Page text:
Why the Decommissioned Stephen Foster Statue is Going to Los Angeles

The statue was removed from Oakland in 2018 due to racist imagery.
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In 2018, the Pittsburgh Arts Commission unanimously voted to remove a 118-year-old statue in Oakland — composer Stephen Foster looking down over a barefoot Black man playing a banjo at his feet — because of its racist implications. In the years since, the statue has lived in a local basement, but now, it’s moving to LA.

An exhibition of decommissioned, mostly confederate and “confederate-adjacent” monuments is the newest project of the nonprofit arts organization LAXART and the Museum of Contemporary Art Los Angeles. Tentatively called “MONUMENTS” and slated to open in fall of 2023, it will feature monuments that were removed from their locations because they either honored a proponent of slavery or depicted racist imagery. 

The exhibit will also feature newly commissioned works of contemporary art to bridge the gap between then and now, along with “a substantial scholarly publication” and “robust slate of public and educational programming,” according to LAXART’s website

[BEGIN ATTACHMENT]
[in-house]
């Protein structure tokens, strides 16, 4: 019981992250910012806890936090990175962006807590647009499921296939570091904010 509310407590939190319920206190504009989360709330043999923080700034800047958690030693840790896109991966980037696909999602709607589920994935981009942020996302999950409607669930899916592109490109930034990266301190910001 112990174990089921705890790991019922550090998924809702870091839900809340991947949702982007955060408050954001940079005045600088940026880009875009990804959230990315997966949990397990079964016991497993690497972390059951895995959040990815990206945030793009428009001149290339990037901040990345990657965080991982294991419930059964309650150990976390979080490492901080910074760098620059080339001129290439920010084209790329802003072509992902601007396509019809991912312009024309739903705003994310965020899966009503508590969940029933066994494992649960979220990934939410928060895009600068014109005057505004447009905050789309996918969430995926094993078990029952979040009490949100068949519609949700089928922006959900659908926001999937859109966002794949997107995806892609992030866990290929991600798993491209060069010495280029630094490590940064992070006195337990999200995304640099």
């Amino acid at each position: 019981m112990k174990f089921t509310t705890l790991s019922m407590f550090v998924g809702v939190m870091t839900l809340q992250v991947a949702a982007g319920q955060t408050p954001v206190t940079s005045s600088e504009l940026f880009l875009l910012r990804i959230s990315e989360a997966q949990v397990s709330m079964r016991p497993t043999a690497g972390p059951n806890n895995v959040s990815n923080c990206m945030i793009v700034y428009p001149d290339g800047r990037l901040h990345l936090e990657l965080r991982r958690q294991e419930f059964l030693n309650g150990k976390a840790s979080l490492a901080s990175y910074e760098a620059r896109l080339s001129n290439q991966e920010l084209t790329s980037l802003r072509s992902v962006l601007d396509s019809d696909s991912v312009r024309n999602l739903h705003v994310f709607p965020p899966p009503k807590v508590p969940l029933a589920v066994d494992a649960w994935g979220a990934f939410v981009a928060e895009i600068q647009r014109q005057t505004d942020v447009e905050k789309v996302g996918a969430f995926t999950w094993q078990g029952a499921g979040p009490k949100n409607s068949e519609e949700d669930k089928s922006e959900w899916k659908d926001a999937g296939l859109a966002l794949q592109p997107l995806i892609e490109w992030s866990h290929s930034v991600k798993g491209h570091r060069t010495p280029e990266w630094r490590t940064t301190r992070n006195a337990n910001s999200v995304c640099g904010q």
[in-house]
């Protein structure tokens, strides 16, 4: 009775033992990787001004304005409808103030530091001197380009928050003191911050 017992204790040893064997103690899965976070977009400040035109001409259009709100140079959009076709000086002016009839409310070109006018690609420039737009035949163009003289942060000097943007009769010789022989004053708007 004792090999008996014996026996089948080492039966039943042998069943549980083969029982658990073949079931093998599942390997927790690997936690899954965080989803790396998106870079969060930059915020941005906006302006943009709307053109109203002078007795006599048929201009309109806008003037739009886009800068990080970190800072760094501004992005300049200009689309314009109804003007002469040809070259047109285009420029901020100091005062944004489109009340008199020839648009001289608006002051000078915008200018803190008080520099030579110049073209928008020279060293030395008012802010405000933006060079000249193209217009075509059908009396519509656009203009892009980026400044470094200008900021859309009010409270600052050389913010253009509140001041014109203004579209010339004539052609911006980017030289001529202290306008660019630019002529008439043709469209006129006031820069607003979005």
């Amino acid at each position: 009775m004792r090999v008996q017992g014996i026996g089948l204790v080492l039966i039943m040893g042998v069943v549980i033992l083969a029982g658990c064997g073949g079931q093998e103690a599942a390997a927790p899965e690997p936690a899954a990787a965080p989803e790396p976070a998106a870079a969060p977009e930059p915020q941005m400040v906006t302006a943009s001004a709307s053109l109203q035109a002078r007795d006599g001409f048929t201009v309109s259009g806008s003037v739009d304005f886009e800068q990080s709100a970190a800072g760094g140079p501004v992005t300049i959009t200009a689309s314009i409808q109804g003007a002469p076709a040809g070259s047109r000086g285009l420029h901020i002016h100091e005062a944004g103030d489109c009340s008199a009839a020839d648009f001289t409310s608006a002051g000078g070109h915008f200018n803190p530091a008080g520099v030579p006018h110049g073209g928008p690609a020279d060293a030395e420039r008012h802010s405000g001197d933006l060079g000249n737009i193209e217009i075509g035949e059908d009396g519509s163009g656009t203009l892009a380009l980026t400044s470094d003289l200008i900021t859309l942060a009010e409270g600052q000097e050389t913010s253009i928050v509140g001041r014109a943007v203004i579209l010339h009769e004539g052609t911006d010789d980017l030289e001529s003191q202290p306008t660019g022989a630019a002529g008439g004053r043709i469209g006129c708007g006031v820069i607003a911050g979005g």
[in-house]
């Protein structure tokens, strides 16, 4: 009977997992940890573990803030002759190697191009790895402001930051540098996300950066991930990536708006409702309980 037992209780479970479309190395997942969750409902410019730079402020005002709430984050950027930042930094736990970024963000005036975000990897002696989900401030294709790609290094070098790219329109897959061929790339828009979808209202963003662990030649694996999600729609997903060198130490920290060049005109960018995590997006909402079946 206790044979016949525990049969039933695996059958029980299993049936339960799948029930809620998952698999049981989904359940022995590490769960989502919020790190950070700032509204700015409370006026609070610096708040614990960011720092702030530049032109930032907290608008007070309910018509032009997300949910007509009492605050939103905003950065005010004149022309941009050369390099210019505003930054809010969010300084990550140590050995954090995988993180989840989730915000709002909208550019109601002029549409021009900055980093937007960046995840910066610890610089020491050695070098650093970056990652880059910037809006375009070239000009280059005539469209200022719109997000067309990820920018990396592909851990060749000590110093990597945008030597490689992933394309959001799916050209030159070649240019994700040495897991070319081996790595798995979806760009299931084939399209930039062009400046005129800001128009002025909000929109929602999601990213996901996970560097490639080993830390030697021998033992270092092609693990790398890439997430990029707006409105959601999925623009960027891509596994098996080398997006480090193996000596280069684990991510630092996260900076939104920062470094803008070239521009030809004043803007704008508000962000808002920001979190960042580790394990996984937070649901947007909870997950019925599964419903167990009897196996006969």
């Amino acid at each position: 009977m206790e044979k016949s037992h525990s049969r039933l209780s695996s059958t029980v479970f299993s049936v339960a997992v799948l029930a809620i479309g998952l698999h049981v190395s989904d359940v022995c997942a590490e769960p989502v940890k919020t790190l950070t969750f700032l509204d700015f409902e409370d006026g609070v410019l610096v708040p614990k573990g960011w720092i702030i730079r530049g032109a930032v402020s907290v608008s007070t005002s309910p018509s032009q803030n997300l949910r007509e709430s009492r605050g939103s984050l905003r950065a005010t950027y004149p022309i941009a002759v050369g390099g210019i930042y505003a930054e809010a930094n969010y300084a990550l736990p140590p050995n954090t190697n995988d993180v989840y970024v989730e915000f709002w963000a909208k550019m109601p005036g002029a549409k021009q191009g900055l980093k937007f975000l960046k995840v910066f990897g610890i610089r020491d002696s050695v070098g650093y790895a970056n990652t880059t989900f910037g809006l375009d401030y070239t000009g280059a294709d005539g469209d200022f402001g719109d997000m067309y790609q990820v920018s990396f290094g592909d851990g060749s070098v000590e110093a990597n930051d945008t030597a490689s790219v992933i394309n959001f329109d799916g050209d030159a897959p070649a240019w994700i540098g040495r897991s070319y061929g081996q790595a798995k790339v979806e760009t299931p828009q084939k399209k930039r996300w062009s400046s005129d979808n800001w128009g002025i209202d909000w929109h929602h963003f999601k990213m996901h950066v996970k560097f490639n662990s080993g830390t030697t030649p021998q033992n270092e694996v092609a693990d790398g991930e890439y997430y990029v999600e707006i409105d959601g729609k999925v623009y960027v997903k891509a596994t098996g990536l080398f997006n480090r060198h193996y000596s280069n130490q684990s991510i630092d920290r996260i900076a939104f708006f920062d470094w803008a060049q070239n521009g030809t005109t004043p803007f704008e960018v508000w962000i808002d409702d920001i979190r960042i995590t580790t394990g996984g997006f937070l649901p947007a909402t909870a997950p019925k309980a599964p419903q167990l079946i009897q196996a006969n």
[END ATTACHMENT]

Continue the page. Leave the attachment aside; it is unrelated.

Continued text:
The art pieces and the educational programming will put the statues in their broader historical context, as well as “confront and challenge long-held beliefs about the real people behind these inanimate objects and the ways in which we can build a roadmap forward.”

Hamza Walker, director of LAXART, told City Cast Pittsburgh that the goal of the exhibition is to “promote civic and civil discussion around American history.” He also said he hopes to note that this is a moment to showcase our capacity for change and resilience as a country while simultaneously addressing the legacy of slavery in America.

The Stephen Foster statue will join 14 or 15 other monuments at the exhibition in Los Angeles, selected from more than 200 statues. Erected in 1900, it sat in Schenley Plaza until 2018, when civil rights organizers called attention to the problematic portrayal of “Uncle Ned,” a fictional slave from one of Foster’s songs of the same name. 

That wasn’t the first time groups had called for its removal; criticisms of the statue date back to at least the 1980s, but calls to get rid of it intensified after the deadly 2017 “Unite the Right” rally in Charlottesville, which erupted in response to the removal of confederate statues there. While some defended the statue as a tribute to Foster’s musical legacy, many — including Pittsburgh-based blogger Damon Young, who called it “the most racist statue in America” — agreed that it demeaned the Black community.

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